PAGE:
Eastern Pequots' land yields colonial-era clues
LANTERN HILL, Conn. - Archaeologists working on Eastern Pequot Tribal Nation land this summer uncovered four pits of cultural material - a trove of 18th century artifacts that will help tell the story of how the tribe's ancestors lived during the colonial era before the United States self-generated as a nation-state on what had been indigenous peoples' land for millennia.
The Eastern Pequot Archaeological Field School, which conducted the dig, is a collaborative project between the tribe and the University of Massachusetts Boston. The project began five years ago and was created by tribal member Kathy Sebastian Dring, the tribe's historic preservation adviser, in partnership with Stephen Silliman, associate professor of anthropology and director of the historical archaeology master's program in the university's anthropology department.
''We got the project started in consultation with the tribal council. We discussed it probably for about six months to a year before it actually got off the ground because it was the first project of this sort that we had ever done. We've really established a pretty strong educational program and developed good relationships. It's been very rewarding,'' Sebastian Dring told Indian Country Today.
Silliman had led the digs each year on the tribe's 225-acre reservation. The project's goals are to help the tribe discover, document and protect its cultural sites; provide education to university students and tribal interns in the methods and practices of archaeological research; to study the tribe's ancestral community and how it dealt with colonialism and survived until today; and to share all the discoveries with the wider Native community, other professionals and the general pubic.
''I love it,'' Silliman said. ''It's been so rewarding for me, and the students get so much out of this relationship with the tribe and being invited to the pow wow and being recognized for their work. It's been a great cultural experience aside from the research experience.''
This year, students from the University of Massachusetts Boston; Northwestern University in Illinois; Connecticut College in New London, Conn.; Willamette College in Oregon; and Assumption College in Massachusetts joined tribal interns and historic preservation officers in the field.
The team works from around 7:30 a.m. to 4:30 p.m. five days a week for five intensive weeks of field work. The students stay in a dorm Silliman rents at Connecticut College, which is 20 minutes from the site. In the evenings, the students attend lectures, do lab work and hold discussion about the finds or about colonialism and history. The project is funded by a National Science Foundation grant.
Although the grant was to study colonialism and the Eastern Pequots' response to it over the centuries, another aspect of it fit Silliman's advocacy of community archaeology.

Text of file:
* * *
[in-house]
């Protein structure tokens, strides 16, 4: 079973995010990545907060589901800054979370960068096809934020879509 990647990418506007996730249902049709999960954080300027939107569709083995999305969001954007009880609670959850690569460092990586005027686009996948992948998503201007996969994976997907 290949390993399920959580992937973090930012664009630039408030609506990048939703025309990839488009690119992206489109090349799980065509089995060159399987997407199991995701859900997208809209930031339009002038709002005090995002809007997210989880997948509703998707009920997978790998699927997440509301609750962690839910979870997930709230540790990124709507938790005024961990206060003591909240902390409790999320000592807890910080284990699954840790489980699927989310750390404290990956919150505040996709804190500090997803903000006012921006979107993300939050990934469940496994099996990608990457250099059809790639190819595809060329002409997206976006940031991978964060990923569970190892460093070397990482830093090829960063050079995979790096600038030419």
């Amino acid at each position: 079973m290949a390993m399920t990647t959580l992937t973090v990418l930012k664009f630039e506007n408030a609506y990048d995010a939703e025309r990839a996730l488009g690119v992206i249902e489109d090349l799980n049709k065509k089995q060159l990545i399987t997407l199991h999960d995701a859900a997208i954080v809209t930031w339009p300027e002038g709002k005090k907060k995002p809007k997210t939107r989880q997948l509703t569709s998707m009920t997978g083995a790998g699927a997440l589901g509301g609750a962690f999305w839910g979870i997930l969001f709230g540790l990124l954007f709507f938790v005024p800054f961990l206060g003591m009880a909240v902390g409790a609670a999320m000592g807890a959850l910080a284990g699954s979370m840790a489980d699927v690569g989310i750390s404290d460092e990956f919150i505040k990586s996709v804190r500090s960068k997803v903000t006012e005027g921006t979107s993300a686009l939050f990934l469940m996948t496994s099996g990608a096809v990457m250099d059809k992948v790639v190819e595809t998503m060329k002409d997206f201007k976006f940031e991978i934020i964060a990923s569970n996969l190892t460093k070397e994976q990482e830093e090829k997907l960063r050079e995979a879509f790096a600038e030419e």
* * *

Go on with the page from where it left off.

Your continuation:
''Part of the proposal itself was to do this in a very collaborative way and ways that would enhance the tribe's need for help in building infrastructure that would train tribal members and would get them involved in the production of history. In the past, archaeologists would figure out what they think the history is and then come and tell it to the tribes. This way, the tribe is involved in the actual production of the material and the discussion about what it might mean,'' Silliman said.
Through the partnership with Silliman and the University of Massachusetts, the tribe has expanded its connection with other nations across the countries that are conducting similar work, Sebastian Dring said.
The field school's work was featured in American Archaeology magazine, and Sebastian Dring and others participated in a national conference hosted by the Society for American Archaeology at which the tribe's work was selected for the Amerind Museum in Arizona, she said.
Over the past five years, the dig has yielded artifacts that are close to 10,000 years old, Sebastian Dring said, including arrow heads, spear points, soapstone bowl pieces and woodworking tools.
But Silliman's interest is focused on the shards and fragments from the lives of Eastern Pequot families who lived on the land in the 1770s and 1800s.
''This is a critical period since the colonial pressures of racism, dispossession, economic strife and land encroachment were harsh, but the archaeological record demonstrates that households found ways through these tough times and maintained their community through a variety of material, economic, dietary and social practices,'' Silliman said.
This year, the team worked in four pits on a site that was likely a residence between 1740 and 1760. The site yielded shellfish remains, animal bones, glass beads, buttons, gunflint, copper straight pins, stone tool flakes and a variety of pottery, including porcelain, white salt-glazed stoneware and other items.
When the dig is completed, the pits are filled in and a tribal member offers tobacco on each site.
The items found are taken to the university where they are cleaned, analyzed, labeled and stored for now, but ''some or all of them will end up in the tribe's hands,'' Silliman said.
Sebastian Dring said she hopes to organize an exhibit of the artifacts at the tribe's longhouse soon.
''Perhaps in the future we may have our small museum. We're trying to pass this knowledge on not only to our community, but to document it and have it in a formal educational format so it can be used and so the public can come and view it and gain knowledge about our historic conservation,'' Sebastian Dring said.